maxon Story

A decade of technological revolutions.

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We talk to Virginie Mialane, our market manager for France Medical, who explains the changes over the last 10 years in the field of motorized medical devices by means of several examples of important applications.

What is the impact of in vitro diagnostics in the medical industry today?

In vitro diagnostics is an essential link in the healthcare chain. Not only is it used throughout the whole of a person’s life, it is also applied at all stages of a patient’s illness, as it enables prevention, prognosis, diagnosis, monitoring, and management of a disease. Consequently, more than three quarters of medical decisions involve at least one in vitro diagnostic test.

Diagnostics has benefited over the last ten years from advances in laboratory science (reagents) but also in laboratory instruments. Public sector reform has led to the creation of large, versatile technical platforms. Technological advances in instruments have been part of this development, allowing full automation and increased sample throughput, greater versatility of the tests performed, and more accurate results, with higher reliability.

What are the technologies that are assisting this development?

Thanks to DC motors coupled to encoders and controlled by servo control boards, movements are now corrected for position in near-real time, and speed cycles can be adapted to the insertion of blood collection tubes in a synchronized manner, without interrupting the continuous flow of the ongoing analysis.

DC motors have often been used in the automation of laboratory machines for in vitro diagnostics. Stepper motors, of the hybrid or permanent magnet types, have also been highly favored in recent years for their robustness and open-loop operation.

A revolution for patients?

In vitro diagnostic instruments have evolved in response to the shift toward ambulatory, "point-of-care" testing and analysis. At the heart of this evolution, patients are now taking an active role in their own health, seeking to learn more about both health in general and their own disease in particular. Point-of-care testing, or testing at the patient’s bedside, has become more widely available in recent months. It will expand in future to include many therapeutic diagnoses, turning current processes for patient treatment and care upside down. Mechatronics is assisting this emergence of mobile machines by supplying the market with mechatronic drives and systems that are geared toward modularity and reliability.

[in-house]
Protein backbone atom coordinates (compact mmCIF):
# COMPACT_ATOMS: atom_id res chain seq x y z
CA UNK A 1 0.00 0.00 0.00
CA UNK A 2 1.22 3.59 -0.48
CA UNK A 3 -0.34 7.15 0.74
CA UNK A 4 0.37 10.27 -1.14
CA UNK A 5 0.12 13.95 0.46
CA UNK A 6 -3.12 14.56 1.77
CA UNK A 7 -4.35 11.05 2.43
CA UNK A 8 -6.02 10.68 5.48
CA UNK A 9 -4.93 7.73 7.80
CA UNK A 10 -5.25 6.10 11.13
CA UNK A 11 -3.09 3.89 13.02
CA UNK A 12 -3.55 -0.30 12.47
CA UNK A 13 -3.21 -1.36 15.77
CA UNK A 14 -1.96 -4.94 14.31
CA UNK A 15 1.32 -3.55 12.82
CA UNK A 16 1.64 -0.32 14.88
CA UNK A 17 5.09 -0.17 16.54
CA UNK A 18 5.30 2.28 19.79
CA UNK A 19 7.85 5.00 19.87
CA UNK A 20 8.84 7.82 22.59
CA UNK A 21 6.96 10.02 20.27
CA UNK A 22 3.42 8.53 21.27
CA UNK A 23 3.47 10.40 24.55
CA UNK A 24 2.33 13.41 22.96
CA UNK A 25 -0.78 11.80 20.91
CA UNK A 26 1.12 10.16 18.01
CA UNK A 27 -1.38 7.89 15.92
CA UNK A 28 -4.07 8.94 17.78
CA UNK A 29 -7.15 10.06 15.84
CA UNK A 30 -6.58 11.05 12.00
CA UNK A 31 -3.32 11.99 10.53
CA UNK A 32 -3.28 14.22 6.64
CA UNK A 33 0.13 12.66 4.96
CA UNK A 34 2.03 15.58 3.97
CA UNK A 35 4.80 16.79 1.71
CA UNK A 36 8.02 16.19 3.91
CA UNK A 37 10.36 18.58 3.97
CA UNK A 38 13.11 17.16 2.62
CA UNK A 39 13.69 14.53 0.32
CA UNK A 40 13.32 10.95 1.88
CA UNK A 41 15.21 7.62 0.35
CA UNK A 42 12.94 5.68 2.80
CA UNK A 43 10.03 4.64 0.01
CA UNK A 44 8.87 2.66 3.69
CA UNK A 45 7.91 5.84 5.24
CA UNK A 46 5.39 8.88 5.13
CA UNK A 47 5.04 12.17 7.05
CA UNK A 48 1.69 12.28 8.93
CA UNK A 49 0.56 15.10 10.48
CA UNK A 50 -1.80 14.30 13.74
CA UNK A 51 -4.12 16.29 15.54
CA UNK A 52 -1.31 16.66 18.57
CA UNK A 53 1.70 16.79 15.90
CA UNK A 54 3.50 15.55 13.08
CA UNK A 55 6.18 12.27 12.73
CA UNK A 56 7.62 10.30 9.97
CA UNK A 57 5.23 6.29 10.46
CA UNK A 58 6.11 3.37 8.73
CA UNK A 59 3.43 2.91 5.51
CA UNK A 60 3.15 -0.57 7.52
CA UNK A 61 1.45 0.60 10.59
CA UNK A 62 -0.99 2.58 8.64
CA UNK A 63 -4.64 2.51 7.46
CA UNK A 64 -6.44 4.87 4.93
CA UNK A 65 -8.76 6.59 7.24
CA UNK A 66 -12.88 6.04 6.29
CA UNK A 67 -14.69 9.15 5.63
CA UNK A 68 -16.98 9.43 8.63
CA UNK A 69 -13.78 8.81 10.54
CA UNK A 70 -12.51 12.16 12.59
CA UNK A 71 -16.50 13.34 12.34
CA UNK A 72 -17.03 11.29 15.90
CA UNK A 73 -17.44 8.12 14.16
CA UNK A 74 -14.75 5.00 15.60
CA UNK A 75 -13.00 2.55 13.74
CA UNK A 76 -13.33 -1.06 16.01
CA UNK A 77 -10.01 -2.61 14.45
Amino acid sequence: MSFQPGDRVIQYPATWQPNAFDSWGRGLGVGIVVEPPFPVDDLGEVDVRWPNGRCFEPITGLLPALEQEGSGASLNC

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Medical robotics has also become crucial in this area. What are the implications of that?

Medical robotics, at the crossroads of scientific and technical progress, has revolutionized the medical field and has seen extraordinary growth in the last 10 years. Initially identified as a necessity in the industrial sector for its capacity for repeatability and precision, robotics has been adapted to medical applications to meet very specific needs, almost always focusing on surgery.

The miniaturization of these robots has been essential to allow their integration into an operating room. Here, unlike industrial robots, they have to reproduce motions very close to the surgeon’s actions, rather than enabling rapid execution of one action repeated indefinitely. Every disease requires its own very specific functional approach, so these robots are specialized in precise therapeutic areas of the human body: neurosurgery, spinal surgery, hip or knee surgery, abdominal surgery, etc.

Minimally invasive surgery, remote surgery: Surgical assistance by a robot has become more and more widespread in recent years, and is now an indispensable interface between the patient and the surgeon, who remains in full control of the surgical procedure. This exciting development has been made possible by the miniaturization of motors, the optimization of design in terms of performance and vibrations, and progress in microelectronics involving high-resolution encoders to improve motor control and achieve precise and fluid motions.

Miniaturizing motors for greater precision?

In the case of eye surgery, for example, the retinal membrane at the back of the eye, which measures less than one hundredth of a millimeter, can be manipulated with an instrument entering through a tiny hole less than 1 mm in diameter.

Today – often coupled with imaging technologies that help plan the action and refine the field of view – robotic platforms execute the motions of the surgeon with no tremors or imperfections.

“Our mechatronic designs for medical devices are highly advanced technological solutions”

Our experts in motorized medical device are at your disposal to take your plans further.

For nearly 30 years, we have been designing, developing, and producing complete mechatronic systems for the medical industry, from in vitro diagnostic instruments to active implantable medical devices.

Our mechatronic designs for medical devices are highly advanced technological solutions to your requirements for miniaturization and low weight, resistance to sterilization processes, operation at very high speeds, long life, and above all reliability.

Author: maxon France

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